'We're Going to Kill Him Politically, This Little Creep'

WASHINGTON — Washington -- The day after President Bush nominated Clarence Thomas to the Supreme Court, the politically engaged General Synod of the United Church of Christ rushed to denounce Mr. Thomas as a "severe opponent of civil rights and human rights." Obviously the rhetorical extravagance arose from study of Thomas' record. Two days later an official of the National Organization for Women said of Mr. Thomas, "We're going to Bork him. We're going to kill him politically -- this little creep." Long before Anita Hill's 11th-hour unveiling of allegations from 10 years earlier, character assassination was the proclaimed aim of Mr. Thomas' opponents.

Now, three Octobers later, comes "Resurrection: The Confirmation of Clarence Thomas," an extraordinary narrative of what the assault felt like to Mr. Thomas and his friends, one of whom is the author, Sen. Jack Danforth.


By 1991 he had known Mr. Thomas for 17 years. Senator Danforth is an Episcopal priest. Justice Thomas is a devout Christian. Mr. Danforth sees Mr. Thomas' ordeal through the prism of faith, as "the most dramatic example I have seen of both weakness and strength, of the intensity of suffering and the power of God to make a new creation."

In October 1991, the senator writes, "I dreaded . . . seeing a human wreck who was my friend." Mr. Thomas' spirit broke:


"[Mr. Thomas' wife] Ginni told me no details about what happened that night. . . . These are matters that should remain private between a husband and a wife. . . . That a future justice of the Supreme Court was writhing on the floor is awful enough to tell. But it must be told, for this is the result when there are those who believe a cause justifies the destruction of a person. With Clarence in agony on the floor, the groups that sought to destroy him had reached the pinnacle of their success."

Some people who today deplore the bitterness in Washington participated in the assault on Mr. Thomas (and on Robert Bork and John Tower before that). From them, silence would be seemly. And reading this book would be salutary.

For the faithful, Senator Danforth's story of the resurrection of Justice Thomas' spirit will confirm their faith. For all readers, the unsparing revisit to October 1991 will be a reminder of certain facts and a revelation of others.

Ms. Hill's allegations against Mr. Thomas, the last-gasp effort "to kill him politically," came from a woman who, unlike most victims of sexual harassment, did not subsequently avoid her alleged harasser. Rather, she followed him from one job to another, and then repeatedly called him. (After dismissing the phone logs of those calls as "garbage," she offered several inconsistent explanations of them.) Her most lurid details (about "Long Dong Silver" and pubic hair on a Coke can) replicate episodes in a court case and a novel, respectively.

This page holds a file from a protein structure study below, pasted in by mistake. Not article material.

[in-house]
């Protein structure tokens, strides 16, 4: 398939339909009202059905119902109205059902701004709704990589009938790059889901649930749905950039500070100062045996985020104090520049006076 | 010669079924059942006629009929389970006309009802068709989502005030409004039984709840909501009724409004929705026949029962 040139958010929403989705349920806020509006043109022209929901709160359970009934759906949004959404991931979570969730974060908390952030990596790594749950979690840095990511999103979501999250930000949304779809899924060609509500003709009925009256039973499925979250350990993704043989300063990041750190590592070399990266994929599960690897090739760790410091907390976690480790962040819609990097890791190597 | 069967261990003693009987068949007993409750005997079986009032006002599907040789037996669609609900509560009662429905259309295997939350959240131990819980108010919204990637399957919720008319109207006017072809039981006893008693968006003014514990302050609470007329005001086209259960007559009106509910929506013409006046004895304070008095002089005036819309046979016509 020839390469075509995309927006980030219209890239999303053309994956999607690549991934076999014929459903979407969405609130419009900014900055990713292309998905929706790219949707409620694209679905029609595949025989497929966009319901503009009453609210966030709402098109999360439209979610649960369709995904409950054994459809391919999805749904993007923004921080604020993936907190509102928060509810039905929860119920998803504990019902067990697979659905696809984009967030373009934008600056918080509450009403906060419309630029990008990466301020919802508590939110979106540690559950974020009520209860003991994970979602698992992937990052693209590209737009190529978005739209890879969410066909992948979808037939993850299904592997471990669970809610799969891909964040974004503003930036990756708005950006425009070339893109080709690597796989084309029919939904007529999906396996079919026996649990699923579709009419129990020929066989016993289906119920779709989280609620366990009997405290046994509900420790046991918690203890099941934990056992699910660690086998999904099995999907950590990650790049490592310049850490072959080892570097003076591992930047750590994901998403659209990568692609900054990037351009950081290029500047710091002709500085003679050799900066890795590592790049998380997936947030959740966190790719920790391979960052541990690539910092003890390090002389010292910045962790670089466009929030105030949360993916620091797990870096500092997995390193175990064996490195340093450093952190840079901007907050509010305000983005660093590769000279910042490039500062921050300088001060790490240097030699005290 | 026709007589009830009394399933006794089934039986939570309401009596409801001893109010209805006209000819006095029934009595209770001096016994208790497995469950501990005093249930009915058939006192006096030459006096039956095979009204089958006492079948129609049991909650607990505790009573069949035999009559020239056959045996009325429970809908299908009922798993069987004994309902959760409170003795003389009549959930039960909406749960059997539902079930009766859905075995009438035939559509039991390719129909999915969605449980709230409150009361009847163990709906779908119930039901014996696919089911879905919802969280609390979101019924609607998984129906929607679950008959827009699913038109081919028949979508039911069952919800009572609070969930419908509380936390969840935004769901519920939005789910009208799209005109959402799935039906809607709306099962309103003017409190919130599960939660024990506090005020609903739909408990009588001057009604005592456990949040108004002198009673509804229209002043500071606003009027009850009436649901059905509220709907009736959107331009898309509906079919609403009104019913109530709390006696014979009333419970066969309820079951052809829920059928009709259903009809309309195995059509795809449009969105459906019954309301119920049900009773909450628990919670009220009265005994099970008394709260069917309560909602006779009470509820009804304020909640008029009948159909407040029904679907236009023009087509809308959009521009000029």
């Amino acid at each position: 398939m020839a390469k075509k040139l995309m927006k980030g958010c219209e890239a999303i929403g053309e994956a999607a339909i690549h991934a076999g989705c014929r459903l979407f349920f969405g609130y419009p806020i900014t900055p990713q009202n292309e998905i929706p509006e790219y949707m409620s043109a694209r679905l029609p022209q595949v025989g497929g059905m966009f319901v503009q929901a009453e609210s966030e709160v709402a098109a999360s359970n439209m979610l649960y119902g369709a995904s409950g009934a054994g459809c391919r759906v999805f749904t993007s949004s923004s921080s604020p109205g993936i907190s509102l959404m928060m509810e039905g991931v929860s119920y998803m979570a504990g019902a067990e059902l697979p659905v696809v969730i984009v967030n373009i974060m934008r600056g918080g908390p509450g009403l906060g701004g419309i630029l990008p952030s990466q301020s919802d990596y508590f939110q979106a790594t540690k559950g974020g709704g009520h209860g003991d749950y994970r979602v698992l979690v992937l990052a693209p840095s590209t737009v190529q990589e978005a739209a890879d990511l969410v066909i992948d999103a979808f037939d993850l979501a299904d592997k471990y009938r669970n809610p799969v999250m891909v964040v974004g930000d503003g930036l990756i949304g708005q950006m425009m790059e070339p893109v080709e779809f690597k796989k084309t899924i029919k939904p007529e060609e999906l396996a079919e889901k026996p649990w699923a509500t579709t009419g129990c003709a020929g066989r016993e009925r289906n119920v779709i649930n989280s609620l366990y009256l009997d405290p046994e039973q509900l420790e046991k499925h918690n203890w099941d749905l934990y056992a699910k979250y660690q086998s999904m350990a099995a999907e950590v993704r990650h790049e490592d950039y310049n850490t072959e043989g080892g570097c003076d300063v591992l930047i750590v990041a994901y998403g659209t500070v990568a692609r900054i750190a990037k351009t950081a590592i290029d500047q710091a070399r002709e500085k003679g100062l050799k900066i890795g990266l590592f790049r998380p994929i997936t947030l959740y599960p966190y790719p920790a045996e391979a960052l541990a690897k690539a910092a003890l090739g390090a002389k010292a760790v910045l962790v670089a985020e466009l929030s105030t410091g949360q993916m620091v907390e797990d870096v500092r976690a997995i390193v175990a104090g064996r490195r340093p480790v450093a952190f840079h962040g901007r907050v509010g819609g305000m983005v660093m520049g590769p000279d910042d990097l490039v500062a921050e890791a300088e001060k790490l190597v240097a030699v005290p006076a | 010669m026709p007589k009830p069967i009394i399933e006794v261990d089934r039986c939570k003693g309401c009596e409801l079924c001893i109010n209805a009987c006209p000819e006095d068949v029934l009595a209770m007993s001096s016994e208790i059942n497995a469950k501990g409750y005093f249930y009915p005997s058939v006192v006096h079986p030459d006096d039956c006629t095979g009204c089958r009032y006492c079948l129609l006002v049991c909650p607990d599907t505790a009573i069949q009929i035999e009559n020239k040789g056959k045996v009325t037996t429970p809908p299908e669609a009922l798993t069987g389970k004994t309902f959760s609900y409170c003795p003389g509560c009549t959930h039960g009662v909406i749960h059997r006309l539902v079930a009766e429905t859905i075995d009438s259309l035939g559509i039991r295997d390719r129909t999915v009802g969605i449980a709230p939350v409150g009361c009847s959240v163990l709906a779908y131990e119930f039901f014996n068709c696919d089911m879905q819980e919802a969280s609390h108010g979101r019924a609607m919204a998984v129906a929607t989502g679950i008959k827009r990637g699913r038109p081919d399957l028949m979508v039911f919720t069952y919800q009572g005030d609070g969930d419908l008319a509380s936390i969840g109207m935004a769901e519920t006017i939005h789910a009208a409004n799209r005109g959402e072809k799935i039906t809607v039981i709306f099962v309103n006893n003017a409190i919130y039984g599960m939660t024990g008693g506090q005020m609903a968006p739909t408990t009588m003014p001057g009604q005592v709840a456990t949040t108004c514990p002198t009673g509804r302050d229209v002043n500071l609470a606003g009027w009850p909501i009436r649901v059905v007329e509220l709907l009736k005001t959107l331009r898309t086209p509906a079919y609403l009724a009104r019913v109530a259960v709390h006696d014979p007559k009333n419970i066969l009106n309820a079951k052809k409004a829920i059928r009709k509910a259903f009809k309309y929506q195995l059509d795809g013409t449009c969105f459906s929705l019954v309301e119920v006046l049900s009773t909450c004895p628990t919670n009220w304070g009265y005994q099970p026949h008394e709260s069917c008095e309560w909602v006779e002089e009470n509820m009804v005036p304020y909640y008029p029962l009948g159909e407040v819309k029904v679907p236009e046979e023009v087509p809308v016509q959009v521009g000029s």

Her principal corroborating witness first said that Ms. Hill had told her about being harassed before Ms. Hill worked for Mr. Thomas. This witness then consulted with one of Ms. Hill's attorneys, and then changed her story. Senator Danforth writes that this witness, who incited Ms. Hill to testify, was evasive and misleading when asked about her own sexual-harassment claim that destroyed the career of a California judge.

Most sexual harassment is part of an individual's pattern. None of the scores of women who worked with Mr. Thomas supported Ms. Hill's portrayal of him. Co-workers almost always know when a woman is being harassed. Ms. Hill's co-workers saw no evidence of harassment. On a party-line vote, Judiciary Committee Democrats blocked a subpoena that might have produced evidence harmful to Ms. Hill's credibility concerning why she left the law firm where she worked before working for Mr. Thomas. And some senators will be distressed by Senator Danforth's evidence that they lied.

When the hearings ended, the country believed Mr. Thomas by a two-to-one margin. Subsequently, the political movement that set out to "kill him politically" has tirelessly continued its assault. Mr. Danforth's 209 pages constitute a compelling refutation of this assault.

He notes that a number of psychiatrists independently suggested that Ms. Hill's testimony arose from "erotomania, a rare delusion of some women that particular men in positions of power, such as supervisors or political figures, have romantic interests in them." Senator Danforth believes Ms. Hill "lied or that she was deluded." There are reasons for believing each explanation. Mr. Danforth's book is powerful additional evidence for believing that, for whatever reason, she did not tell the truth.


9- George F. Will is a syndicated columnist.